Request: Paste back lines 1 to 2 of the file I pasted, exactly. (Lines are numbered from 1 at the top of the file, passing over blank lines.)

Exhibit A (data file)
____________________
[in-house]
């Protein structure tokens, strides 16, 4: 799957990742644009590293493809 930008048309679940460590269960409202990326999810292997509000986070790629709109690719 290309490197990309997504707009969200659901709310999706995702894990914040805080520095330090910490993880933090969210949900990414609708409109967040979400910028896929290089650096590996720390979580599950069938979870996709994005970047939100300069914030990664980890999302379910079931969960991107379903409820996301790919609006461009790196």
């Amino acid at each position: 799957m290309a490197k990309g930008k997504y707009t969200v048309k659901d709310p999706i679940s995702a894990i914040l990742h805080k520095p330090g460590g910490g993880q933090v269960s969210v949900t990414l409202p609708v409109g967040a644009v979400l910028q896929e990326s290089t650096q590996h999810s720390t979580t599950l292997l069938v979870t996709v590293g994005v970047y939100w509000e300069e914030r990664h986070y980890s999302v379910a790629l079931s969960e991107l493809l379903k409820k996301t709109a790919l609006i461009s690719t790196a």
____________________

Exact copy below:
[in-house]
């Protein structure tokens, strides 16, 4: 799957990742644009590293493809 930008048309679940460590269960409202990326999810292997509000986070790629709109690719 290309490197990309997504707009969200659901709310999706995702894990914040805080520095330090910490993880933090969210949900990414609708409109967040979400910028896929290089650096590996720390979580599950069938979870996709994005970047939100300069914030990664980890999302379910079931969960991107379903409820996301790919609006461009790196």